The Green Wave, a new documentary directed by Ali Samadi Ahadi, tells the wired and informed what they already knew. It recounts the groundswell of support for Iranian presidential candidate and one-time Prime Minister Mir-Hossein Mousavi, whose chosen campaign colour of green gives the film, not to mention the historical event (The Green Revolution) its name.

Despite a high voter turnout for Mousavi, incumbent President Mahmoud Ahmadinejad was re-elected. Outraged, Iranians took to the streets in protest, expressing their frustration, alleging fraud. Demonstrators were met by a violent government crackdown, with protesters, many of them students, beaten, imprisoned, tortured and raped. The Green Wave captures the excitement and hope that lead to this revolt, the outrage that prompted the demonstrations, and the dismay and hopelessness in the face of a violent response to peaceful opposition.

What may be most interesting, however, is the manner in which The Green Wave incorporates the ways many of us first learned of these events. The film offers the expected archival footage and interviews with witnesses and authorities, including Noble Laureate Shirin Ebadi, Shi’ite cleric and critic of the Islamic Republic, Mohsen Kadivar, and human rights specialist Payam Akhavan. But mixed with this, the film (a self-described ‘documentary collage’) incorporates Twitter messages, video from cameras and mobile phones uploaded to YouTube, and excerpts from thousands of blog entries united and animated into a narrative of two students describing their experience of the Green Revolution, from their own political awakening to their imprisonment and eventual release.

This is not simply in keeping with the historical facts of the event, where media blackouts resulted in other modes of reportage. It also contributes to themes crucial to this story, including the role of new media in politics, and the challenges of testimony, particularly in the case of trauma. Equally significant, The Green Wave merges two types of public spheres: the virtual spaces of debate enabled through social media, and those of street politics. Early in the film, we are shown a pro-Mousavi rally, and the atmosphere is exhilarating. In part, the excitement comes from the by-now standard choices of political filming, which cut between wide shots of arenas followed by close-ups of the adoring fan.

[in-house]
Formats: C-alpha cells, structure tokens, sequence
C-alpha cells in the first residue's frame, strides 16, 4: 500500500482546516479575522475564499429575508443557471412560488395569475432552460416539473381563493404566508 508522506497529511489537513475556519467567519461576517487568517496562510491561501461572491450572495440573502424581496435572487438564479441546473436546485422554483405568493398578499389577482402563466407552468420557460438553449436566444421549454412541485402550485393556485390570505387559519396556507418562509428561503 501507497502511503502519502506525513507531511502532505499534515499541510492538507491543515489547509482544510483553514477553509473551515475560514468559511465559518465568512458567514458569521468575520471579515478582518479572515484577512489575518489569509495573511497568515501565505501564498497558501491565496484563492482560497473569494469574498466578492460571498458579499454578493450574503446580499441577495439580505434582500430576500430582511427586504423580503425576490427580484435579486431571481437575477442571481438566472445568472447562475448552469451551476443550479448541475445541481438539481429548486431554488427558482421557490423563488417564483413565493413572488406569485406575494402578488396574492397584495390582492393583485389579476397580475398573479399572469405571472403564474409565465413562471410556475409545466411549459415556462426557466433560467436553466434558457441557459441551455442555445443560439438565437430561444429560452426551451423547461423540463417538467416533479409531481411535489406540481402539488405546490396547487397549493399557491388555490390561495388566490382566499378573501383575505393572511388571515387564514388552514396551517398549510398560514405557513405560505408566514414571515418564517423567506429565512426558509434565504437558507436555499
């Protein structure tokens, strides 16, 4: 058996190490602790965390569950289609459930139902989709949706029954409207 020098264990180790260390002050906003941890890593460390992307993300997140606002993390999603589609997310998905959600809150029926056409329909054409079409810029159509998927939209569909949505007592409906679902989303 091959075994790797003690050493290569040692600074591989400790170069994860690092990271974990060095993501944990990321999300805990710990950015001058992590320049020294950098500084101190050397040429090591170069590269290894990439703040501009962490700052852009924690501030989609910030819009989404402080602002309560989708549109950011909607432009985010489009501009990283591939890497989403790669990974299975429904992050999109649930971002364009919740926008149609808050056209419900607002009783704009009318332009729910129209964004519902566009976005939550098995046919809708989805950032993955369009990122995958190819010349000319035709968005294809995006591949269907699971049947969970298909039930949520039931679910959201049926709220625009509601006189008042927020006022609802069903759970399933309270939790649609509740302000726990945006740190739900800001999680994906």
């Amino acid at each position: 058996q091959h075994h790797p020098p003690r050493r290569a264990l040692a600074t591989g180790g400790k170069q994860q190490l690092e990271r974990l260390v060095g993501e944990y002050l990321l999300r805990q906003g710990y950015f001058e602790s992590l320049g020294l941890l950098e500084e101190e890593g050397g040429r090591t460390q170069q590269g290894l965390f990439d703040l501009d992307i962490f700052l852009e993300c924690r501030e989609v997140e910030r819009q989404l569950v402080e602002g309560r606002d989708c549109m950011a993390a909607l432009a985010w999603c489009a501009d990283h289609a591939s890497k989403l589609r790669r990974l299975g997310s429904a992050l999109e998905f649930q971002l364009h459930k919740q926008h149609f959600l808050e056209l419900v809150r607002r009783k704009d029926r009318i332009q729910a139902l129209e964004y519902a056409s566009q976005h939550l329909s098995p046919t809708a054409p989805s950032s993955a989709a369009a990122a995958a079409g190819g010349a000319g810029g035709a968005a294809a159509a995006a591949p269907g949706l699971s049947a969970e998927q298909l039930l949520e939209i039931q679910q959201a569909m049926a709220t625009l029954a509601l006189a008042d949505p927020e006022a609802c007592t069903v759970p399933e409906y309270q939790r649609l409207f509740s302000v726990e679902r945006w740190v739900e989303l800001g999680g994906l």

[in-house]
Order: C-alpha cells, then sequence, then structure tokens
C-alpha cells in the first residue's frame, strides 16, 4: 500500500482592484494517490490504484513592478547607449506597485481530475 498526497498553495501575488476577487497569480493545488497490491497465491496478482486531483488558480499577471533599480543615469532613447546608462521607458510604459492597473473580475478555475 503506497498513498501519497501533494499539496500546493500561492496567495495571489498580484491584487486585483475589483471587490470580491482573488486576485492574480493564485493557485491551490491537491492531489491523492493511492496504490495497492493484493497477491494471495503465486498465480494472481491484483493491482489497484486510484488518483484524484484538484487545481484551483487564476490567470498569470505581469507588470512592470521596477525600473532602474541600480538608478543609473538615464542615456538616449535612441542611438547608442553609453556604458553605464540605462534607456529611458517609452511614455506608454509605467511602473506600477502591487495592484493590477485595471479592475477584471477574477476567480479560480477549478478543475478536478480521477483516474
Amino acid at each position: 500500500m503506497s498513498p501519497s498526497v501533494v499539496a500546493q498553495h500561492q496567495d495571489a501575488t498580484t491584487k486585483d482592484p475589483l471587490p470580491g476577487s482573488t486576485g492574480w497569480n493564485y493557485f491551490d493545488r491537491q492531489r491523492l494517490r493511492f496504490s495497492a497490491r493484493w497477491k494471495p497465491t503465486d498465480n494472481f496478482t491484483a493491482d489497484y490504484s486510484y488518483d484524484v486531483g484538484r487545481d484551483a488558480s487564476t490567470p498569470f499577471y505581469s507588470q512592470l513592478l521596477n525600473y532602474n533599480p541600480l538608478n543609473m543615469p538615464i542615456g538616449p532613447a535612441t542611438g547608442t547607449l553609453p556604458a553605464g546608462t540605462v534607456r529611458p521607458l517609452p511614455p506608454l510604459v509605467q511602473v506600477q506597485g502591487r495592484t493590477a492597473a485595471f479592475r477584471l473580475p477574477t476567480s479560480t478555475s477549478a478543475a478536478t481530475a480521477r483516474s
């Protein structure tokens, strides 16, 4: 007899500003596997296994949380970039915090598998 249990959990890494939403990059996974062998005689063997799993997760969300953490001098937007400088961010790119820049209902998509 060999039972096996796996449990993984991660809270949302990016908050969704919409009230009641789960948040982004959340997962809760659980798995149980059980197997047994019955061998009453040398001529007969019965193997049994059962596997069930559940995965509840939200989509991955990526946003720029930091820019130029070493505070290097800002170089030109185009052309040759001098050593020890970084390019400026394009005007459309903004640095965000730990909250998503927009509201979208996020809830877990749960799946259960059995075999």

This spectacle of mass worship had its introduction in Leni Riefenstahl’s The Triumph of the Will, but has since been replicated by political publicists and cineastes. This reference to Triumph of the Will helps acknowledge the cinematic origins of many similar events. (Indeed, excited as I was about Obama’s 2008 victory, I had to turn off the television when the pageantry of his acceptance and the masses shouting “Yes we can” in unsettling union reminded me too much of Riefenstahl’s film.)

At the same time, The Green Wave subverts the top-down nature of displays that elevate both the politician and the single auteur. The sequence begins with the testimony of a Mousavi campaigner, arriving early to set up. She is soon surrounded by volunteers who want to help and perhaps get a good seat as well. The story becomes one of a bottom-up development of this rally, a story of the people who attended, and their enthusiasm over the possibility of reform.

The Green Wave’s use of multiple blog entries, together with the Twitter feeds and YouTube videos, contributes to a voices-from-below aesthetic. There are many people coming together, not only to support a candidate, but also to provide their history. Here, the authoritative voice of experts and legacy media gives way to a wave of community voices, the central figures in this story of a civilian movement.

In this way, The Green Wave begins to represent a public sphere, a notion introduced by sociologist Jürgen Habermas to refer to spaces of discussion in which civil society can engage in politics, and hold the state accountable for its actions. Originally cultivated in literary salons, these new social spaces operated outside government control. However, new technologies have engendered new possibilities for political activities, by providing new communications resources to previously excluded groups. By including the voices of cyberspace, the documentary begins to unpack and illustrate a vibrant new space for Iranians, perhaps temporary, perhaps contingent, but there nonetheless.